“Outbreaks are inevitable, but pandemics are optional.” Thus states the epidemiologist Larry Brilliant, a Gates adviser, who hits on a critically important point: Disease is a fact of nature, but a pandemic is a political creation of a kind. Therefore, there are political as well as medical solutions that can enlist governments as well as scientists to contain outbreaks and make sure they don’t explode into global disasters. One critical element, Gates writes, is to alleviate the gap between high- and low-income countries, the latter of which suffer disproportionately from outbreaks. Another is to convince governments to ramp up production of vaccines that are “universal”—i.e., applicable to an existing range of disease agents, especially respiratory pathogens such as coronaviruses and flus—to prepare the world’s populations for the inevitable. “Doing the right thing early pays huge dividends later,” writes Gates. Even though doing the right thing is often expensive, the author urges that it’s a wise investment and one that has never been attempted—e.g., developing a “global corps” of scientists and aid workers “whose job is to wake up every day thinking about diseases that could kill huge numbers of people.” To those who object that such things are easier said than done, Gates counters that the development of the current range of Covid vaccines was improbably fast, taking a third of the time that would normally have been required. At the same time, the author examines some of the social changes that came about through the pandemic, including the “new normal” of distance working and learning—both of which, he urges, stand to be improved but need not be abandoned.

Gates offers a persuasive, 30,000-foot view of a global problem that, he insists, can be prevented given will and money.

Pub Date: May 3, 2022

ISBN: 978-0-593-53448-9

Page Count: 304

Publisher: Knopf

Review Posted Online: April 13, 2022

Kirkus Reviews Issue: May 1, 2022

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A quirky wonder of a book.



A Peabody Award–winning NPR science reporter chronicles the life of a turn-of-the-century scientist and how her quest led to significant revelations about the meaning of order, chaos, and her own existence.

Miller began doing research on David Starr Jordan (1851-1931) to understand how he had managed to carry on after the 1906 San Francisco earthquake destroyed his work. A taxonomist who is credited with discovering “a full fifth of fish known to man in his day,” Jordan had amassed an unparalleled collection of ichthyological specimens. Gathering up all the fish he could save, Jordan sewed the nameplates that had been on the destroyed jars directly onto the fish. His perseverance intrigued the author, who also discusses the struggles she underwent after her affair with a woman ended a heterosexual relationship. Born into an upstate New York farm family, Jordan attended Cornell and then became an itinerant scholar and field researcher until he landed at Indiana University, where his first ichthyological collection was destroyed by lightning. In between this catastrophe and others involving family members’ deaths, he reconstructed his collection. Later, he was appointed as the founding president of Stanford, where he evolved into a Machiavellian figure who trampled on colleagues and sang the praises of eugenics. Miller concludes that Jordan displayed the characteristics of someone who relied on “positive illusions” to rebound from disaster and that his stand on eugenics came from a belief in “a divine hierarchy from bacteria to humans that point[ed]…toward better.” Considering recent research that negates biological hierarchies, the author then suggests that Jordan’s beloved taxonomic category—fish—does not exist. Part biography, part science report, and part meditation on how the chaos that caused Miller’s existential misery could also bring self-acceptance and a loving wife, this unique book is an ingenious celebration of diversity and the mysterious order that underlies all existence.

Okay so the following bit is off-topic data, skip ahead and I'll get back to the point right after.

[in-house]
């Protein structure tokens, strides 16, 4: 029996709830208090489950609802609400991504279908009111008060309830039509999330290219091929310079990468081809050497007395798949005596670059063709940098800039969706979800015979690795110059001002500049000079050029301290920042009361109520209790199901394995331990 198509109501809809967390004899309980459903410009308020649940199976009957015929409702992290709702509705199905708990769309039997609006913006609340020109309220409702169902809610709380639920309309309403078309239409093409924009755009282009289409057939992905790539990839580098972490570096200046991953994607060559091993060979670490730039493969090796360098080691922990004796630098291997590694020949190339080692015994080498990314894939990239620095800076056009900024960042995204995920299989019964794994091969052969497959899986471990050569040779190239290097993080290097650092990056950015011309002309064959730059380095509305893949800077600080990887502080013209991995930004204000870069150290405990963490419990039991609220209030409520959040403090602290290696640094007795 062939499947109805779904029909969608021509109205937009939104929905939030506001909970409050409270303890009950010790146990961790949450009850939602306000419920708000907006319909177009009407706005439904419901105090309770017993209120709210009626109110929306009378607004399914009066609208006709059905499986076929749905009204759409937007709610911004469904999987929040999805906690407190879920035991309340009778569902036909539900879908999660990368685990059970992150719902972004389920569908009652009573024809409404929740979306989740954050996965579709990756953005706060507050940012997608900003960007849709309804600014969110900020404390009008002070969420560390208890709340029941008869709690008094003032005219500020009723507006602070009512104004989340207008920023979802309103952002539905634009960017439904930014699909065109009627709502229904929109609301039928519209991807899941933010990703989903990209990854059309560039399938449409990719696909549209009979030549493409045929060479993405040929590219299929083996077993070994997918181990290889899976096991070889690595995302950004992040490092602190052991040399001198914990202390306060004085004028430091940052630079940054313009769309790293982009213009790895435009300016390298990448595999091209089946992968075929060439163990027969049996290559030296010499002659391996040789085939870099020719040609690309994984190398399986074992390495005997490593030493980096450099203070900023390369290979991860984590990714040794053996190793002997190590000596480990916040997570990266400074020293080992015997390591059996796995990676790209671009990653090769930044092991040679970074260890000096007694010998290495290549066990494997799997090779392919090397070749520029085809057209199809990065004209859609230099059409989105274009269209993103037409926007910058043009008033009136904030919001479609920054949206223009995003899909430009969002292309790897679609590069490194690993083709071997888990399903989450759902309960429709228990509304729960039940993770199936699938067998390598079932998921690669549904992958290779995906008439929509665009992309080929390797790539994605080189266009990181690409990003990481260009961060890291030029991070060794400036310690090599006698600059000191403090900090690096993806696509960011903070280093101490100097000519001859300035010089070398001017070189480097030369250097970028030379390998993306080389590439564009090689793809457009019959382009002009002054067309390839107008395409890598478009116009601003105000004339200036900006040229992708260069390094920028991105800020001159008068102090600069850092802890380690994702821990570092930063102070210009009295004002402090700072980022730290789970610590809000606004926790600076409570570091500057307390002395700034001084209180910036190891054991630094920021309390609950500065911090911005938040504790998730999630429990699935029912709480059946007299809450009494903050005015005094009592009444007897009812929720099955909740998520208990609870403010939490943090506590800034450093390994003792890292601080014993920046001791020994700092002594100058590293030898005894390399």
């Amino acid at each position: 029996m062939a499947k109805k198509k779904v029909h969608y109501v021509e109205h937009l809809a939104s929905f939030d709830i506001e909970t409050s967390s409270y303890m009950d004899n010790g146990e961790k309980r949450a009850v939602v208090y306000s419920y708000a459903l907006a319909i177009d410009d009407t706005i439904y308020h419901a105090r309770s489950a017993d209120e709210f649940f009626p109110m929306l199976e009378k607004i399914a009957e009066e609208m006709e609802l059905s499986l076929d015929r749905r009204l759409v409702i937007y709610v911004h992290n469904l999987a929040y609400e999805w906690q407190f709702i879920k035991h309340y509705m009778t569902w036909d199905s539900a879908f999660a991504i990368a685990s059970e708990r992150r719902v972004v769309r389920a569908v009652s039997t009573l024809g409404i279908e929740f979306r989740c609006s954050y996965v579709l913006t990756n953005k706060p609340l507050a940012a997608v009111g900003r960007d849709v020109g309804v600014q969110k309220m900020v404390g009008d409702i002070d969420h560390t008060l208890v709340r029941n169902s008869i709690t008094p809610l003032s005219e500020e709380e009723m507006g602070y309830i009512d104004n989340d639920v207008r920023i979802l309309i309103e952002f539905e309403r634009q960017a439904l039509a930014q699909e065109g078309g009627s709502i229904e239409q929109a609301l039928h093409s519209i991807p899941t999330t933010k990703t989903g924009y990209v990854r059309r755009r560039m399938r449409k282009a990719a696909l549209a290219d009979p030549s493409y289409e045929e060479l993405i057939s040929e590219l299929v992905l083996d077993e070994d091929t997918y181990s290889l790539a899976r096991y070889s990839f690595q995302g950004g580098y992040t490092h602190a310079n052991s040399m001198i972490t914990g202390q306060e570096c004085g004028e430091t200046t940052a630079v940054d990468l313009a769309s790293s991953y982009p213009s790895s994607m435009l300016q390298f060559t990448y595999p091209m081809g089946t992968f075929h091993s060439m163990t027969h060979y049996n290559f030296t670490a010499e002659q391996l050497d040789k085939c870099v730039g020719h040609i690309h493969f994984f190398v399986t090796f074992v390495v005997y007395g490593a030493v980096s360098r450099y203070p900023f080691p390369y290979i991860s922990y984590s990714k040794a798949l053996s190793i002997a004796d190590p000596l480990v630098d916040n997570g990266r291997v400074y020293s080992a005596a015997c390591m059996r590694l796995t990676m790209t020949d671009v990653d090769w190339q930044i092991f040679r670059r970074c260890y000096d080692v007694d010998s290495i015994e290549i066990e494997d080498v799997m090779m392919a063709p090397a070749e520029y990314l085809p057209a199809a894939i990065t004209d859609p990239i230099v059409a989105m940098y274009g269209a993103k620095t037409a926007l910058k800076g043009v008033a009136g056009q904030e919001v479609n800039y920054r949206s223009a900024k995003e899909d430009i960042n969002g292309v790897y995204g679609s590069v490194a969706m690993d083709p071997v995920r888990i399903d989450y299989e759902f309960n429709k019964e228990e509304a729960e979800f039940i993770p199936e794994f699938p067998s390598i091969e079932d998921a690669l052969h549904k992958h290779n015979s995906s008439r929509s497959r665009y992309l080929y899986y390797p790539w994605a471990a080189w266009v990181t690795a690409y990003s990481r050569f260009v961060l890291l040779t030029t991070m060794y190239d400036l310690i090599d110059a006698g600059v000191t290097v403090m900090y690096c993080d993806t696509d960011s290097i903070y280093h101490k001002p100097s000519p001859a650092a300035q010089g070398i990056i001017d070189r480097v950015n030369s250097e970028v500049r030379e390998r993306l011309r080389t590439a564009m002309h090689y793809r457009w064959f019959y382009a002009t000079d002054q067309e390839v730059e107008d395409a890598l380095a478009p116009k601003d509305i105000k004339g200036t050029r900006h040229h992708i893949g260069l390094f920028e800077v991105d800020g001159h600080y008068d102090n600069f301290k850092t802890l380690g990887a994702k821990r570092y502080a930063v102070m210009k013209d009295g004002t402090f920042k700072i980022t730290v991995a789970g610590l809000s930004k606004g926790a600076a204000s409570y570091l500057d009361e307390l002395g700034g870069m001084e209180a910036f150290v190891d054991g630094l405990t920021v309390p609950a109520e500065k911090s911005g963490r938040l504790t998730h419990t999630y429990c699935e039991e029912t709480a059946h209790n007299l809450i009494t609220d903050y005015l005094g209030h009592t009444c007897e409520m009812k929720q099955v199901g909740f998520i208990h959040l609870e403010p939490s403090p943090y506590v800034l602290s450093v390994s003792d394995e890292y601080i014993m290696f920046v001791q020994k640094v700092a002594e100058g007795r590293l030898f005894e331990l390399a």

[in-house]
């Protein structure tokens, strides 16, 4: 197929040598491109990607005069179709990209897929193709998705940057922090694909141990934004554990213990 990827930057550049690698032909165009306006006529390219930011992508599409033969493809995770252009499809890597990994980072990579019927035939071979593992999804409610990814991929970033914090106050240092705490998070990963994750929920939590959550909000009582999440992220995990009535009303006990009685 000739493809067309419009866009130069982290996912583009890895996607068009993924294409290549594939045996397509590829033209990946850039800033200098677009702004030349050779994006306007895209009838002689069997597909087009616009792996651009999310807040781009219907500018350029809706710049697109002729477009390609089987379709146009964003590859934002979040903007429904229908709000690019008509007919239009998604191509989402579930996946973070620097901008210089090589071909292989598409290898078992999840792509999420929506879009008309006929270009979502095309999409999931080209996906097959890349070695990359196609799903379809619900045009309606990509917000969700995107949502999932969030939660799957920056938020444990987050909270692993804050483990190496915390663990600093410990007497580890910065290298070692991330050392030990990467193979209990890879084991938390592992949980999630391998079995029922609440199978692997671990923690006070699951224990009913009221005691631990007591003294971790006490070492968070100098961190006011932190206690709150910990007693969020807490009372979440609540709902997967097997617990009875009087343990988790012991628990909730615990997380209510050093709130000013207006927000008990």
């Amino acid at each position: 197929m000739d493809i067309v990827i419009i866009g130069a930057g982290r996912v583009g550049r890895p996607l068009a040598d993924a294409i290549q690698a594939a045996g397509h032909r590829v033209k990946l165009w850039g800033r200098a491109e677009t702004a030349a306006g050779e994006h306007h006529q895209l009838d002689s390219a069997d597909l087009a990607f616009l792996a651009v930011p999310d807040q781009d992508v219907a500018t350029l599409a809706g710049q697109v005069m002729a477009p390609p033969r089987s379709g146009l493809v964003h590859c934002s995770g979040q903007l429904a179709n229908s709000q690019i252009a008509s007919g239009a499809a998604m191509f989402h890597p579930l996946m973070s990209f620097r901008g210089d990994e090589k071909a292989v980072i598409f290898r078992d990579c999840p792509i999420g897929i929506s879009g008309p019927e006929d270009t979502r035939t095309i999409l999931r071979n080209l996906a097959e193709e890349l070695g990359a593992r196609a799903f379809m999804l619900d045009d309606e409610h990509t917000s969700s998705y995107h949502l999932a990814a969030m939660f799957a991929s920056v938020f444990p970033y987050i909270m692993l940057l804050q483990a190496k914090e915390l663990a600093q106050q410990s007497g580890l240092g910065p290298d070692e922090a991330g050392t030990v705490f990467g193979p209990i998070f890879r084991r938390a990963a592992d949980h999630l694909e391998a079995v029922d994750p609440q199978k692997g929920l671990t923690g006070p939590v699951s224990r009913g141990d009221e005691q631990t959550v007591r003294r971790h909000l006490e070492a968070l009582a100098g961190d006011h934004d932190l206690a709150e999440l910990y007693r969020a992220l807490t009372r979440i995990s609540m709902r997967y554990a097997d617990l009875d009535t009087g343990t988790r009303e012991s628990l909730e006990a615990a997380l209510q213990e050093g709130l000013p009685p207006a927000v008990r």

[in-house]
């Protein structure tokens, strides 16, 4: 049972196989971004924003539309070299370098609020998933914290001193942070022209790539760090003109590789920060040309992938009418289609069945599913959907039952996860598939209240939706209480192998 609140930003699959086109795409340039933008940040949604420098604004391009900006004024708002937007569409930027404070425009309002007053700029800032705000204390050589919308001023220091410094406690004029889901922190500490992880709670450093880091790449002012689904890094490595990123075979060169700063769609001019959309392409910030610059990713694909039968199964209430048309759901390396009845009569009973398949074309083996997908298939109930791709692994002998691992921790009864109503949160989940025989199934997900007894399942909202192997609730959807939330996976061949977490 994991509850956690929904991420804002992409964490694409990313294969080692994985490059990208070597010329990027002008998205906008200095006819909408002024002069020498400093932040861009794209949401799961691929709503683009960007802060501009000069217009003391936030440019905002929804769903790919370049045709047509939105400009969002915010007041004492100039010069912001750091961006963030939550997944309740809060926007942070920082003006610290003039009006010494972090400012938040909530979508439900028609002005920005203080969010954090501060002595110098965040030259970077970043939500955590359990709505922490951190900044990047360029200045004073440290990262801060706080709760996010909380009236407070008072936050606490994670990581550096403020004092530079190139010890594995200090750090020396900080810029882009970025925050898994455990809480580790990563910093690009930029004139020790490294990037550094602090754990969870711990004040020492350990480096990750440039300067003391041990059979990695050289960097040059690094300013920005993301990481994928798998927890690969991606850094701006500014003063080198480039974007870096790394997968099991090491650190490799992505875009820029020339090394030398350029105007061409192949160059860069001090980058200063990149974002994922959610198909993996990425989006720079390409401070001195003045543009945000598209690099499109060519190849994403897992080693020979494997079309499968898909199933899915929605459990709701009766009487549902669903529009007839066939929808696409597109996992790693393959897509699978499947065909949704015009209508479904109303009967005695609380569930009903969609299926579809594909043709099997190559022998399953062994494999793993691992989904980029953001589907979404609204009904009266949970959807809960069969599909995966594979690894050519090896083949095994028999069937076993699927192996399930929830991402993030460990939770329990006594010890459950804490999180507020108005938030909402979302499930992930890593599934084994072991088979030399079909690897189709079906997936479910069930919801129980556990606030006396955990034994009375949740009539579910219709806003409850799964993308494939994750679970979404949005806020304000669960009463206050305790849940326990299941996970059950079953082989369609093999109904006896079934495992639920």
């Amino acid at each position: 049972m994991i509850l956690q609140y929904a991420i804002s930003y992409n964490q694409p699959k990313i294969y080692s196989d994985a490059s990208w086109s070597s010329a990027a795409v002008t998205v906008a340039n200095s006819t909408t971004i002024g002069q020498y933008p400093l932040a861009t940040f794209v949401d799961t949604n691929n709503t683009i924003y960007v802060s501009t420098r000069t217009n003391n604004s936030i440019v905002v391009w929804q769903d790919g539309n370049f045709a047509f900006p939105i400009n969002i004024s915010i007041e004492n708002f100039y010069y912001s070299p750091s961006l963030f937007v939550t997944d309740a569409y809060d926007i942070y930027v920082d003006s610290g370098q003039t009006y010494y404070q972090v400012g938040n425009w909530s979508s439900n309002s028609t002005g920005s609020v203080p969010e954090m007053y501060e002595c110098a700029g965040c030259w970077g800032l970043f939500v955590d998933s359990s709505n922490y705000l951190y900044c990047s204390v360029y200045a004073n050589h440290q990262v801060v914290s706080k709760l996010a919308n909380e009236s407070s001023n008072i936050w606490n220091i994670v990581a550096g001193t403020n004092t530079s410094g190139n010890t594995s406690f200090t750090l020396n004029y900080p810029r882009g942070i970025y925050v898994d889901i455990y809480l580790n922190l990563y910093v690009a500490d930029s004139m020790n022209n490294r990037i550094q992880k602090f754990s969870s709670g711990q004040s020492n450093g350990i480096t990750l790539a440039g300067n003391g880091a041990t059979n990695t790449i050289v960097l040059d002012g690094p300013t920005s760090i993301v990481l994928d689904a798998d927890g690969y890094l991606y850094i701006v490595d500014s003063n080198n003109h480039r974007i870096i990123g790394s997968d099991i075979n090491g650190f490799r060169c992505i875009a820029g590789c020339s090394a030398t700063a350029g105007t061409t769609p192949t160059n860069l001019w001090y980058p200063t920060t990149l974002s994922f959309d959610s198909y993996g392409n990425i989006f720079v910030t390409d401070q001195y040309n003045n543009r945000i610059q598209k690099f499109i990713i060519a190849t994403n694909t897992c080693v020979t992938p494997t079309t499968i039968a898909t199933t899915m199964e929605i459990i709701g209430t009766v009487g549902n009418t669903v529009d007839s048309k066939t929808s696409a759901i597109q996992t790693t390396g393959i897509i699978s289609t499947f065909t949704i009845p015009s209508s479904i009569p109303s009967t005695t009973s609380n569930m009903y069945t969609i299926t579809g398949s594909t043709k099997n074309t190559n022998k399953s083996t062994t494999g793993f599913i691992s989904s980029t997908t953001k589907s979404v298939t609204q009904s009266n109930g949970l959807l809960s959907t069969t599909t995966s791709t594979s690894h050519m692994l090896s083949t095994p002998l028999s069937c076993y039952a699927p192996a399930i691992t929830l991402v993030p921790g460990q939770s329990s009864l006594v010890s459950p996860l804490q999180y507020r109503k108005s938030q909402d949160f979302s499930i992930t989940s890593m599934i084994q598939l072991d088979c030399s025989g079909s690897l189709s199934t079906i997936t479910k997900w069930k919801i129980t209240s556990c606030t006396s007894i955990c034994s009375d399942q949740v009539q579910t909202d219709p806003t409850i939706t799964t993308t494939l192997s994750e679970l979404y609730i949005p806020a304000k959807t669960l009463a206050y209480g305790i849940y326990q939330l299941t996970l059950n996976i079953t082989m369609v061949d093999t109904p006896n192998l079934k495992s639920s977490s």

A quirky wonder of a book.

Pub Date: April 14, 2020

ISBN: 978-1-5011-6027-1

Page Count: 224

Publisher: Simon & Schuster

Review Posted Online: Jan. 2, 2020

Kirkus Reviews Issue: Feb. 1, 2020